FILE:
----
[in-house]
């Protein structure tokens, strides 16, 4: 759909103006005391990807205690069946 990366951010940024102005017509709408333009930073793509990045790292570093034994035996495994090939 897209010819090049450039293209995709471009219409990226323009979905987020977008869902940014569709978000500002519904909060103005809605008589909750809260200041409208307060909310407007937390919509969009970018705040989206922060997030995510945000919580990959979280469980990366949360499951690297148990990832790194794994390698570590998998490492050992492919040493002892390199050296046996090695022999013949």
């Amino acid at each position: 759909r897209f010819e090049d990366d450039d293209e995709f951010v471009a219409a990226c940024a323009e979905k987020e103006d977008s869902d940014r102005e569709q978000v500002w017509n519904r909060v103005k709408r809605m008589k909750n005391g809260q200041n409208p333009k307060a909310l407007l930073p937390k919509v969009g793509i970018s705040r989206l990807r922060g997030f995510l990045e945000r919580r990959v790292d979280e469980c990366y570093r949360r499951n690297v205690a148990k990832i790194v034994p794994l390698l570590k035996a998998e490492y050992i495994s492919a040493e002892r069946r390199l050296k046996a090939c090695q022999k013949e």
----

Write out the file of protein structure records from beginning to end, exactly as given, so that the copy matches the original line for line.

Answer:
[in-house]
């Protein structure tokens, strides 16, 4: 759909103006005391990807205690069946 990366951010940024102005017509709408333009930073793509990045790292570093034994035996495994090939 897209010819090049450039293209995709471009219409990226323009979905987020977008869902940014569709978000500002519904909060103005809605008589909750809260200041409208307060909310407007937390919509969009970018705040989206922060997030995510945000919580990959979280469980990366949360499951690297148990990832790194794994390698570590998998490492050992492919040493002892390199050296046996090695022999013949």
């Amino acid at each position: 759909r897209f010819e090049d990366d450039d293209e995709f951010v471009a219409a990226c940024a323009e979905k987020e103006d977008s869902d940014r102005e569709q978000v500002w017509n519904r909060v103005k709408r809605m008589k909750n005391g809260q200041n409208p333009k307060a909310l407007l930073p937390k919509v969009g793509i970018s705040r989206l990807r922060g997030f995510l990045e945000r919580r990959v790292d979280e469980c990366y570093r949360r499951n690297v205690a148990k990832i790194v034994p794994l390698l570590k035996a998998e490492y050992i495994s492919a040493e002892r069946r390199l050296k046996a090939c090695q022999k013949e």